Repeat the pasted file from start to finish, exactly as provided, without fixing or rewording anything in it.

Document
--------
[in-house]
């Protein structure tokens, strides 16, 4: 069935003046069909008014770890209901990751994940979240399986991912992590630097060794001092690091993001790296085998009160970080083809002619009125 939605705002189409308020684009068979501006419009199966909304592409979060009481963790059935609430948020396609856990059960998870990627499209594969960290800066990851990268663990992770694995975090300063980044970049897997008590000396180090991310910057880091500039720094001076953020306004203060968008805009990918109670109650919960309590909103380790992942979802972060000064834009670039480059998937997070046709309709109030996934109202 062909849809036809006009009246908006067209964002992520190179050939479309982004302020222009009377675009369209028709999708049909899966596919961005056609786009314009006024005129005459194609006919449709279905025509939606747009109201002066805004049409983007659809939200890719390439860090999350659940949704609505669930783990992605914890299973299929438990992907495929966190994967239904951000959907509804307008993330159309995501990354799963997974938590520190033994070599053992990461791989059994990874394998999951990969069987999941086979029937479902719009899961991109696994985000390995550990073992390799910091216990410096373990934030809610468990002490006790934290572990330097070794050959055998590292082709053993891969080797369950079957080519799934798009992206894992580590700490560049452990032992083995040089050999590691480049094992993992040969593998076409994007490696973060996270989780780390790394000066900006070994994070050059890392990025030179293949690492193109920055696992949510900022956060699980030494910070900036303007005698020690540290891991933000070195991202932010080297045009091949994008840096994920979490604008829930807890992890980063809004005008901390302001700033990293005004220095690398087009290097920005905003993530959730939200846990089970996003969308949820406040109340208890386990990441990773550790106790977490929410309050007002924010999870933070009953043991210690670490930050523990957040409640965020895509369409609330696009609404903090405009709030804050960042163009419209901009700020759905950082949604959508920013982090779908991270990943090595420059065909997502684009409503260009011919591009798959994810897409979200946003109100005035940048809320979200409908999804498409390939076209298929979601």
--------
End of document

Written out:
[in-house]
């Protein structure tokens, strides 16, 4: 069935003046069909008014770890209901990751994940979240399986991912992590630097060794001092690091993001790296085998009160970080083809002619009125 939605705002189409308020684009068979501006419009199966909304592409979060009481963790059935609430948020396609856990059960998870990627499209594969960290800066990851990268663990992770694995975090300063980044970049897997008590000396180090991310910057880091500039720094001076953020306004203060968008805009990918109670109650919960309590909103380790992942979802972060000064834009670039480059998937997070046709309709109030996934109202 062909849809036809006009009246908006067209964002992520190179050939479309982004302020222009009377675009369209028709999708049909899966596919961005056609786009314009006024005129005459194609006919449709279905025509939606747009109201002066805004049409983007659809939200890719390439860090999350659940949704609505669930783990992605914890299973299929438990992907495929966190994967239904951000959907509804307008993330159309995501990354799963997974938590520190033994070599053992990461791989059994990874394998999951990969069987999941086979029937479902719009899961991109696994985000390995550990073992390799910091216990410096373990934030809610468990002490006790934290572990330097070794050959055998590292082709053993891969080797369950079957080519799934798009992206894992580590700490560049452990032992083995040089050999590691480049094992993992040969593998076409994007490696973060996270989780780390790394000066900006070994994070050059890392990025030179293949690492193109920055696992949510900022956060699980030494910070900036303007005698020690540290891991933000070195991202932010080297045009091949994008840096994920979490604008829930807890992890980063809004005008901390302001700033990293005004220095690398087009290097920005905003993530959730939200846990089970996003969308949820406040109340208890386990990441990773550790106790977490929410309050007002924010999870933070009953043991210690670490930050523990957040409640965020895509369409609330696009609404903090405009709030804050960042163009419209901009700020759905950082949604959508920013982090779908991270990943090595420059065909997502684009409503260009011919591009798959994810897409979200946003109100005035940048809320979200409908999804498409390939076209298929979601």